More and more neobanks are becoming mobile networks – and Nubank wants to get in on the action

Nubank is taking its first tentative steps into mobile networking as the NYSE-traded Brazilian neobank rolls out an eSIM (embedded SIM) service for travelers. The service gives customers access to 10 GB of free roaming internet in more than 40 countries without having to change their own existing physical SIM card or eSIM.

The launch comes shortly after the news came up for the first time that the Brazilian National Telecommunications Agency (ANATEL) had quietly given the green light for Nubank to become a mobile virtual network operator (MVNO) in partnership with wireless giant Claro. While that plan is still in its early stages and Nubank hasn't confirmed launch details yet (the company also declined to comment for this article), we can now confirm that it's at least tiptoeing into the mobile networking sphere – a growing trend within the fintech fraternity.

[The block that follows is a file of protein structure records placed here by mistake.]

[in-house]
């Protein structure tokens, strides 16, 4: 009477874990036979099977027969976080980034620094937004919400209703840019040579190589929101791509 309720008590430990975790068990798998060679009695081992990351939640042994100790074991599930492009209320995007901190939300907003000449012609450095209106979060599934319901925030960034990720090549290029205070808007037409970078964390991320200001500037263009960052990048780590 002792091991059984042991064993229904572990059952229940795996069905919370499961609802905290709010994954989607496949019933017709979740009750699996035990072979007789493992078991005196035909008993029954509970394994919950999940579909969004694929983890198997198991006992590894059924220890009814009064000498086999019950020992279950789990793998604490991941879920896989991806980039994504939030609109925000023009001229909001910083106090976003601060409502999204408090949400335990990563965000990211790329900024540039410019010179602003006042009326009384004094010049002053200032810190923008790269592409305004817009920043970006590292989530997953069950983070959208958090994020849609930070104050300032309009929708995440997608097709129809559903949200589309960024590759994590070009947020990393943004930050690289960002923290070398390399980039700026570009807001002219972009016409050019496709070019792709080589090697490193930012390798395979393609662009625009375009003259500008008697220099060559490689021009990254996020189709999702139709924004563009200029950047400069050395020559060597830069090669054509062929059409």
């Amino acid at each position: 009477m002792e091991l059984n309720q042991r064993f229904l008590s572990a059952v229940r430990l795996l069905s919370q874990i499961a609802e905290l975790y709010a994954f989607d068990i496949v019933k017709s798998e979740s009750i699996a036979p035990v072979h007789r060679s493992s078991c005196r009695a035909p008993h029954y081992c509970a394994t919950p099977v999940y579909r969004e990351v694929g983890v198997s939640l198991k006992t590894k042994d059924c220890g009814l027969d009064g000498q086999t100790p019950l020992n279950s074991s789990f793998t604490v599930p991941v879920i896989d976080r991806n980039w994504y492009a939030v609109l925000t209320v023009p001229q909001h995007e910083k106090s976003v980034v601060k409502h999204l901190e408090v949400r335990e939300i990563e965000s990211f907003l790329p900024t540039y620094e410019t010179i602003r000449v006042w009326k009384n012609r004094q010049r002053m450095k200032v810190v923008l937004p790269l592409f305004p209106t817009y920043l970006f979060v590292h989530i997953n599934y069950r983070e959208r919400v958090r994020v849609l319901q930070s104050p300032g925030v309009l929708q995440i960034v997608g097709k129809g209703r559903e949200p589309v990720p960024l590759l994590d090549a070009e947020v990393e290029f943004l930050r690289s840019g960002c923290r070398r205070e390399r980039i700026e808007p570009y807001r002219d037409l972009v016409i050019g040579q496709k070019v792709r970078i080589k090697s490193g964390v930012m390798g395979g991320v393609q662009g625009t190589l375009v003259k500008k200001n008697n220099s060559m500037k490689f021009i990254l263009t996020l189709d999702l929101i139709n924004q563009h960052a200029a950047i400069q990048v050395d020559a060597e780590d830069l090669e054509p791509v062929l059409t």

Nubank CEO and co-founder David Vélez and colleagues mark the company's debut on the New York Stock Exchange in December 2021
Image credits: NYSE (opens in a new window)

From neobanks to neo-MVNOs

Neobanks – a new breed of financial institutions that serve as “digital-native” challengers to established incumbent banks – are following in the footsteps of traditional banks by offering additional services to reach new customers, such as budgeting tools, data and spending insights, and easy access to the stock market. While neobanks have soared growing in popularity, as is the MVNO (mobile virtual network operator) market, driven by the rise of eSIM, the cloud and the proliferation of third-party software that makes fully digital distribution strategies a breeze.